Again, I quote Garland: " There was a lull in the heaving sea. [Howard] picked up the body, staggered aft, and dropped it in the stern. He clawed off one of Tom's mittens and tried to put it on. His hand was too swollen and distorted. The freezing spray wrapped the body in a winding sheet of ice. Its weight raised the bow and steadied the boat. It was ballast.

"For the rest of the night he bailed and pounded ice. When he could, he slumped in the bow, his claws between his legs and his face down out of the wind and spray. Suddenly a wave would flood the boat and he would drag himself back to bailing."

By dawn of the third day, the wind was down and the seas had calmed. Howard wrapped his frozen fingers around the oars and began pulling for Newfoundland. He rowed all day, his frozen hands coming apart before his eyes, Tom Welch keeping silent company in the stern.

Two more days and nights of misery brought him to safety. He had lost all of his fingers, most of both thumbs, and his feet to frostbite. After a lengthy convalescence, he returned to Gloucester which he called home for the rest of his life. After some time ashore, he went back to sea, but kept returning to Gloucester.

In 1899, he settled on the idea of sailing across the Atlantic alone. At that point, only five men in history had succeeded in that endeavor. One of those men was captain of a Gloucester fishing schooner.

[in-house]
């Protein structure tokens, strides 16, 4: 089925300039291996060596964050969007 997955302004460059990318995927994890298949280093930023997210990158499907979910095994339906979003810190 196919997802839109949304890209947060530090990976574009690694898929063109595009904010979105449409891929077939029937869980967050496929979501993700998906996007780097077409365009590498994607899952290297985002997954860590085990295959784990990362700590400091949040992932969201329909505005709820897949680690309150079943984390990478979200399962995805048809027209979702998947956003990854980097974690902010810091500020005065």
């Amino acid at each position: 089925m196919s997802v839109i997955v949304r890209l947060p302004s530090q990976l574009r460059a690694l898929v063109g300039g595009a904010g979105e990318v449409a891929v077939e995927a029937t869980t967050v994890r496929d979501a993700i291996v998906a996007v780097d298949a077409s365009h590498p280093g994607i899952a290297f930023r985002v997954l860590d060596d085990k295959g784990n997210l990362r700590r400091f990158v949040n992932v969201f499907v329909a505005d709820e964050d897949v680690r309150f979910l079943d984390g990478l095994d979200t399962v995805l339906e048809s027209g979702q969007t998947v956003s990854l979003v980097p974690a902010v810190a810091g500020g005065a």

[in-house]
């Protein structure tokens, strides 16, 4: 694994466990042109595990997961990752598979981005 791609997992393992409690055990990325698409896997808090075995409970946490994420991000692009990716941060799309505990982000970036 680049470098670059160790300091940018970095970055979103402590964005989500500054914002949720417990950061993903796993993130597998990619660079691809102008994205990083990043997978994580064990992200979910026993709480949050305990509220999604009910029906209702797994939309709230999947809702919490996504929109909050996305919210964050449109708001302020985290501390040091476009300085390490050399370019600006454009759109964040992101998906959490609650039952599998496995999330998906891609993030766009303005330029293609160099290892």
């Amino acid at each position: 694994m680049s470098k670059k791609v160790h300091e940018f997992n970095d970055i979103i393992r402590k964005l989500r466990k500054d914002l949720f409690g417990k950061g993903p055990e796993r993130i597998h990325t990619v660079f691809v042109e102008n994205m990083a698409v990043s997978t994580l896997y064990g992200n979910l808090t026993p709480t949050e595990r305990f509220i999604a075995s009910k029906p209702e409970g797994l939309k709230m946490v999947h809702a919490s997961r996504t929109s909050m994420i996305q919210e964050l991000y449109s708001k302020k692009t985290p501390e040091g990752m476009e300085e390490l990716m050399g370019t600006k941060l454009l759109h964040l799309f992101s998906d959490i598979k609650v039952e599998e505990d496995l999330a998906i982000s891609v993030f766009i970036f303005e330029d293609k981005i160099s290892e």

I quote Garland a final time: "His name was Captain Alfred Johnson, but the world knew him as "Centennial" after the twenty-foot dory he sailed on a dare from Gloucester, MA to Liverpool England to celebrate the hundredth anniversary of American independence in 1876. It took him 66 days, and he nearly lost his life in the attempt. When he got back to Gloucester he returned to fishing like a sensible man, and to anyone who asked about the voyage thereafter he growled that he'd been a damned young fool.

"Nevertheless, it was a contagious kind of foolishness. Johnson had hardly returned from England when two young brothers from nearby Beverly, Asa and William Andrews, went down to Gloucester and bought a nineteen-foot dory which they named Nautilus and sailed to Cornwall in the summer of 1878 in 49 days.